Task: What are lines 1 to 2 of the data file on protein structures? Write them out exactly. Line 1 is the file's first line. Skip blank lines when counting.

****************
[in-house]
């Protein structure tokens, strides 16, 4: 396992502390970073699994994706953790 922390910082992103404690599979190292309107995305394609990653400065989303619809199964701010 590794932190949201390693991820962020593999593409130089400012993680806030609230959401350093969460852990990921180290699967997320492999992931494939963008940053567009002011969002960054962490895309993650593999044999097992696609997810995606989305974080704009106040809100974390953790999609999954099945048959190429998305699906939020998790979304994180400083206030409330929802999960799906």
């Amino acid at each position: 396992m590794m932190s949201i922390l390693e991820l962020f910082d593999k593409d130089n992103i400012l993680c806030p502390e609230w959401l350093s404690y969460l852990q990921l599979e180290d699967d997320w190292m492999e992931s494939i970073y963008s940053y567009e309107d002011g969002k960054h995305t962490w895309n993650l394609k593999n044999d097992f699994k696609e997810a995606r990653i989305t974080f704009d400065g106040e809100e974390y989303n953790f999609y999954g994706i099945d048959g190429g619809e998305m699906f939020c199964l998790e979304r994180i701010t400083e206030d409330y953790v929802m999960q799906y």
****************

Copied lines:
[in-house]
């Protein structure tokens, strides 16, 4: 396992502390970073699994994706953790 922390910082992103404690599979190292309107995305394609990653400065989303619809199964701010 590794932190949201390693991820962020593999593409130089400012993680806030609230959401350093969460852990990921180290699967997320492999992931494939963008940053567009002011969002960054962490895309993650593999044999097992696609997810995606989305974080704009106040809100974390953790999609999954099945048959190429998305699906939020998790979304994180400083206030409330929802999960799906």